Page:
Affordances

What’s your understanding of the source of your actions and other people’s actions?

Mostly we’ve been taught to think that it’s something within that produces what we do. We talk about motivation, or goals, or drive, or inspiration. We think of ourselves as separate from the world and that our actions and relationship to everything comes from inside us out into the world. And, of course, there’s some truth in that.

But I don’t think it’s the whole story.

One of the important contributions of the work of Martin Heidegger last century was to show that we’re not as separate from the world as all that. Much of the time what’s happening is that we’re being drawn towards situations, equipment, or possibilities that we meet.

So, when there’s a chair in the room we’re drawn to sit down when we’re tired. Or when it’s time to go out of the room we’re drawn towards the door and reach for the handle, which draws us too.

This is different from the way you might think you relate to doors and chairs.

It’s not so much that before we act there’s a thinking process by which we first decide to find a door and then reach for the handle in a series of discrete steps. In the middle of everyday human life all of this just flows out of us, from the everyday familiarity and skilfulness in being in the world that we’ve embodied over a long time.

Heidegger called such features of the world that draw us out in particular ways affordances.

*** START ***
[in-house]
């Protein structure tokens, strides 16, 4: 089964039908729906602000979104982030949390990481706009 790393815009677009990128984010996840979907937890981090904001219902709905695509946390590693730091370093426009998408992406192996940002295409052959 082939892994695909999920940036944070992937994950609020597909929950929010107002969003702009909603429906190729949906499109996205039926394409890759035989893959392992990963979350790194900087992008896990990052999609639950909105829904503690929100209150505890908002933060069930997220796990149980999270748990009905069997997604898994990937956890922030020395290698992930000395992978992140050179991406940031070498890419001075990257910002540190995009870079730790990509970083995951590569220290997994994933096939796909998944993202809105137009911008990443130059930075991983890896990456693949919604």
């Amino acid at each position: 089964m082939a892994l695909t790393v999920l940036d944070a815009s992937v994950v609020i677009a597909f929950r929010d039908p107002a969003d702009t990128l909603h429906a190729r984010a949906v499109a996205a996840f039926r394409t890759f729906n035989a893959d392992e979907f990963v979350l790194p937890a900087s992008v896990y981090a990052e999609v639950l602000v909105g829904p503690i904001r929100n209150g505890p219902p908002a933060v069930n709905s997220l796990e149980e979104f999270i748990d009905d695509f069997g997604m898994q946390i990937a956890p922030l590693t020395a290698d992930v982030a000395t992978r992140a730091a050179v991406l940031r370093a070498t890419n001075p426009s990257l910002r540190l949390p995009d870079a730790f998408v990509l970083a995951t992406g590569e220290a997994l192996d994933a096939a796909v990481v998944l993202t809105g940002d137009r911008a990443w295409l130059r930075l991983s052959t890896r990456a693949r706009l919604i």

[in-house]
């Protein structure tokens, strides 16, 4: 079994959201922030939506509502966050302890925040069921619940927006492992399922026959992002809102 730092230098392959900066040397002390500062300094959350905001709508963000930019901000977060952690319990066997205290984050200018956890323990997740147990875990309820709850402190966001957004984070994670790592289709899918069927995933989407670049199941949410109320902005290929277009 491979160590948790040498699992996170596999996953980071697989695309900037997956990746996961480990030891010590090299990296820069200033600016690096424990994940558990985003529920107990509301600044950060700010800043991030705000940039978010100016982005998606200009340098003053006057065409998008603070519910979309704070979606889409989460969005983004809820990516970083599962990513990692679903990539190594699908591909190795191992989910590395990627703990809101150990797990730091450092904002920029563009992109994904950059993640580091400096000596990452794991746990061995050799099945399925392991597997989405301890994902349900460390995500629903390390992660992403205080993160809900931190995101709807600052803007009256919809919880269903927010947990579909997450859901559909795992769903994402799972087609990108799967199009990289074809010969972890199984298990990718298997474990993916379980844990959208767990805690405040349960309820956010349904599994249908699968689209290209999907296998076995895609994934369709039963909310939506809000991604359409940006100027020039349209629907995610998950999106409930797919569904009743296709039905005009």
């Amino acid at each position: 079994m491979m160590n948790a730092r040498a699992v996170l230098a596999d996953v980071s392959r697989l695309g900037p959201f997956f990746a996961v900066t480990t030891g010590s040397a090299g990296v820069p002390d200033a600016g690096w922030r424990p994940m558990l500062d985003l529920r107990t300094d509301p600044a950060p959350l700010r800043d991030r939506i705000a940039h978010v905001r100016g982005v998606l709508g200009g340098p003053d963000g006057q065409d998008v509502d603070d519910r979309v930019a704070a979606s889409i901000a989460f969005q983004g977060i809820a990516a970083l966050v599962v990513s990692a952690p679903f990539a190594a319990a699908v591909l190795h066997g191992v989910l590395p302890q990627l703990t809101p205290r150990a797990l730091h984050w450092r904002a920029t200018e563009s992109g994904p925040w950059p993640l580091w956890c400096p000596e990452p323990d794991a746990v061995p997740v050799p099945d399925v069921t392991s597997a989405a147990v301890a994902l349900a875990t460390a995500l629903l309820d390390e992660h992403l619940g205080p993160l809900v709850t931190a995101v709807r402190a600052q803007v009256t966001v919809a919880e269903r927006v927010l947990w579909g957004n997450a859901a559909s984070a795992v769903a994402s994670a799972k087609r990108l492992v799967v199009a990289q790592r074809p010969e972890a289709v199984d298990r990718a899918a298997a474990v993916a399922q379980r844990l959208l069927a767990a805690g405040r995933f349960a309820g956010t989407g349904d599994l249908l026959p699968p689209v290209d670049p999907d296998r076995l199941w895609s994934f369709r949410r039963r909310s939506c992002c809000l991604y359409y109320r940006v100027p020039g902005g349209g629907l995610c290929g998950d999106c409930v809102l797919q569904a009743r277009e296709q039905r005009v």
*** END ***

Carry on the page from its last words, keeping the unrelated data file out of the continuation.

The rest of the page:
Being around different kinds of affordance draws us out of ourselves in different ways. Perhaps you’ll see this most clearly if you start to watch for a while what you’re drawn into – what you find yourself automatically doing, before you’ve even thought about it – in particular places.

What do the affordances of the kitchen draw you towards?
The lounge or sitting room with sofas and perhaps a TV?
A meeting room at work with a big boardroom table?
The bus-stop or the inside of a train?
A cathedral?
The waiting room for a doctor’s surgery?

If you watch for a while you’ll see that each place draws from you not just actions but a particular style of engaging with and relating to what’s around you that includes how you relate to others.  It’s all happening long before you’ve even thought about how to respond in this or that place.

This is an important topic because it shows us quickly how much place affects us.

There’ll be more to say about this over the coming days because equipment (whether paintbrushes, books, teacups or smartphones) and people are affordances too. And there are huge practical consequences of this for all of us, that mostly we’re not paying attention to.

Photo Credit: mx2-foto via Compfight cc

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